Humanistic Paganism

Bill Bryson’s “A Short History of Nearly Everything”, Review by Brock Haussamen

Bill Bryson’s “A Short History of Nearly Everything” is a terrific read for anyone who is curious about science but bewildered by the  details. Bryson’s signature style—friendly, humorous—is easy on the comprehension and evocative for the imagination.

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Institutionalized Elder Care is a Moral and Spiritual Problem – Naturalistic Pagans Can Help Solve It, by Renee Lehnen

Other than criminals, the elderly are the only people who are routinely kept in residential custody in the post-industrial world. The massive, brick edifices of the nineteenth century that housed the parentless, the impoverished, the mentally ill, and the disabled closed their doors permanently in the twentieth century. Residential schools for Indigenous children in North America, Australia, and New Zealand were finally shuttered, once and for all, a couple of decades ago and good riddance to those awful places.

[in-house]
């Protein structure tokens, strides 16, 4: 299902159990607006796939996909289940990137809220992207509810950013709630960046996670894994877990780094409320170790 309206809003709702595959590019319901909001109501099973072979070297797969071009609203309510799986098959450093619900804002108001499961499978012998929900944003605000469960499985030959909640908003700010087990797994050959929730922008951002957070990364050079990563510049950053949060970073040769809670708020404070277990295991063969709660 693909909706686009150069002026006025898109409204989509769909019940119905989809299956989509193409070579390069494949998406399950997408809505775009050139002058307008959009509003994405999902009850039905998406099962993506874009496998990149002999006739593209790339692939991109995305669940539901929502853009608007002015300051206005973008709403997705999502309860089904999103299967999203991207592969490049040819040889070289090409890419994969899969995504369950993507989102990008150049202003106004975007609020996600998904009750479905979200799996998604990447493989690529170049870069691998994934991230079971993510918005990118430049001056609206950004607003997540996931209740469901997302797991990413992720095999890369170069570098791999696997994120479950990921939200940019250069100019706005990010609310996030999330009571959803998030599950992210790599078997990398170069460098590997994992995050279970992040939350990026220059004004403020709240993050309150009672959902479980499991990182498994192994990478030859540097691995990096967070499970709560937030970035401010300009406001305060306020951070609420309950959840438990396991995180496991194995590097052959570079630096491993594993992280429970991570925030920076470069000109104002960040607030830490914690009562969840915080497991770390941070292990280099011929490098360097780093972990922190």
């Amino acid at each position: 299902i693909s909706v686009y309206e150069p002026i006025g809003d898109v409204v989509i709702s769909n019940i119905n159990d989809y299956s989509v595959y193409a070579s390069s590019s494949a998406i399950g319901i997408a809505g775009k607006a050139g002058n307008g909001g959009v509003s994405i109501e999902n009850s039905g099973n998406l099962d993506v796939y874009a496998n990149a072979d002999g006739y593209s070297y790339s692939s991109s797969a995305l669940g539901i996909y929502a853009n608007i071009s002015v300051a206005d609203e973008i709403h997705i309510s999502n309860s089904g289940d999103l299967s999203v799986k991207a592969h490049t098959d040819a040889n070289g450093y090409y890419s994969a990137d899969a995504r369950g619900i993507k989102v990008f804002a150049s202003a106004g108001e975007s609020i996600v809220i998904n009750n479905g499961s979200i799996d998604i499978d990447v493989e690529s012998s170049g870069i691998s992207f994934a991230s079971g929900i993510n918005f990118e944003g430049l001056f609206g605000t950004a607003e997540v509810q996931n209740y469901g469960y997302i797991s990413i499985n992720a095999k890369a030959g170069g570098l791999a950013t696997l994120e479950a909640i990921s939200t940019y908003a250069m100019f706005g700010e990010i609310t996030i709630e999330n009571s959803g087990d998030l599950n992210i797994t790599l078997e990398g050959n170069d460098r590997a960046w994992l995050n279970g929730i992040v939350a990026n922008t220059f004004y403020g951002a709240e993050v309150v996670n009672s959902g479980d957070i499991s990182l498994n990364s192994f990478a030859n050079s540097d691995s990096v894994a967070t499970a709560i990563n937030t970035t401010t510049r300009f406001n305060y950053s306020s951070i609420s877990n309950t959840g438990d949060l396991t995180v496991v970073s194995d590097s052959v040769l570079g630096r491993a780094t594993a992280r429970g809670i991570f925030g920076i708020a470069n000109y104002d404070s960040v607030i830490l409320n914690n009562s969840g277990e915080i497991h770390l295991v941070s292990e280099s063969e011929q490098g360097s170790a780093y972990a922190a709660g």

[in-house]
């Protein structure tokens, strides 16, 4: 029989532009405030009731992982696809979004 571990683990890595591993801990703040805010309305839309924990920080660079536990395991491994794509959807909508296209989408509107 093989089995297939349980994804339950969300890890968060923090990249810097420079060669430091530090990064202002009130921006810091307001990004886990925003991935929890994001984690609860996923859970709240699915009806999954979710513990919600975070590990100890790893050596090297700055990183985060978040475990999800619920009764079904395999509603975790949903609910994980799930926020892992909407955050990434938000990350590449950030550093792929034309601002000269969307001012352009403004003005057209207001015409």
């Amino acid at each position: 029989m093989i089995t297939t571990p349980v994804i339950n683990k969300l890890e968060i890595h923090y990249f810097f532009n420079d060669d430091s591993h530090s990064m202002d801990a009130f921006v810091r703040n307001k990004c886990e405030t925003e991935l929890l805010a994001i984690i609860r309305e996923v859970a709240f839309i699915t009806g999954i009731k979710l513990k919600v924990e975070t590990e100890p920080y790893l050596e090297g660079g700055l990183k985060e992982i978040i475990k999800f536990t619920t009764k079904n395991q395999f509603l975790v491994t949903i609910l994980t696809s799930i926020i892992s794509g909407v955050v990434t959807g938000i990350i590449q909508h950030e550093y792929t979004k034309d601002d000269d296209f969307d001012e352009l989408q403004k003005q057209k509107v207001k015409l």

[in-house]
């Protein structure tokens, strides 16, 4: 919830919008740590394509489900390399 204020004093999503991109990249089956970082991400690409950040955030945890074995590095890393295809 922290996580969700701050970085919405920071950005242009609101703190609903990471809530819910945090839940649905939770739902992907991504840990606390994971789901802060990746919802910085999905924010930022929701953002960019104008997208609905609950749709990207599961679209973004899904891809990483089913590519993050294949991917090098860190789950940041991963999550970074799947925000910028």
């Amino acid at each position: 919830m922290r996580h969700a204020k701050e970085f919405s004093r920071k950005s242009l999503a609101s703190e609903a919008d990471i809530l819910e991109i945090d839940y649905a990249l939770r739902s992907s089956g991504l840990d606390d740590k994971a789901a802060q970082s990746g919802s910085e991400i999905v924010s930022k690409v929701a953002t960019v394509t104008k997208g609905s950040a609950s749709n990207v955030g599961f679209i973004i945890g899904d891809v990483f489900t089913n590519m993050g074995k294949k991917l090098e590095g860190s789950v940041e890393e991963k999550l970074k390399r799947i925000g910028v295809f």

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Happy Winter Thermstice/Imbolc!

Hidden life beneath the snow and ice…  How many of us have seen vole and mouse trails under the snow?  They are hidden now, but with a careful eye you might see them when the start to appear as the snow melts.  I don’t know what determines how many trails they make.  Do you?  Some years, there are very few trails, and other years, the snow melts to reveal a Gordian knot of trails and tunnels, enough to tear up the lawn! Read More

Opening for Science Co-Editor!

Is one of your New Years resolutions to make your creative work more visible?  Or perhaps to live your spirituality more often?  Here is your opportunity!

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The Winter Cross-Quarter (Winter Thermstice) Approaches!

Have you noticed that slightly later sunsets?  The days are just starting to get longer, yet that warm is feeble, and we are in the depths of Winter’s chill.  Growing a tiny bit stronger every day, the Sun is returning.
In the Northern Hemisphere, the Winter cross-quarter (Winter Thermstice) is traditionally celebrated on February 2 as Imbolc.  It is near the midpoint between the Winter Solstice and the Spring equinox, which this year happens on February 4th.  It is one of eight stations in our planet’s annual journey around the sun.   While the Winter Solstice is the time of longest darkness, the Winter Cross-Quarter is (on average) the time of greatest cold.  Read More

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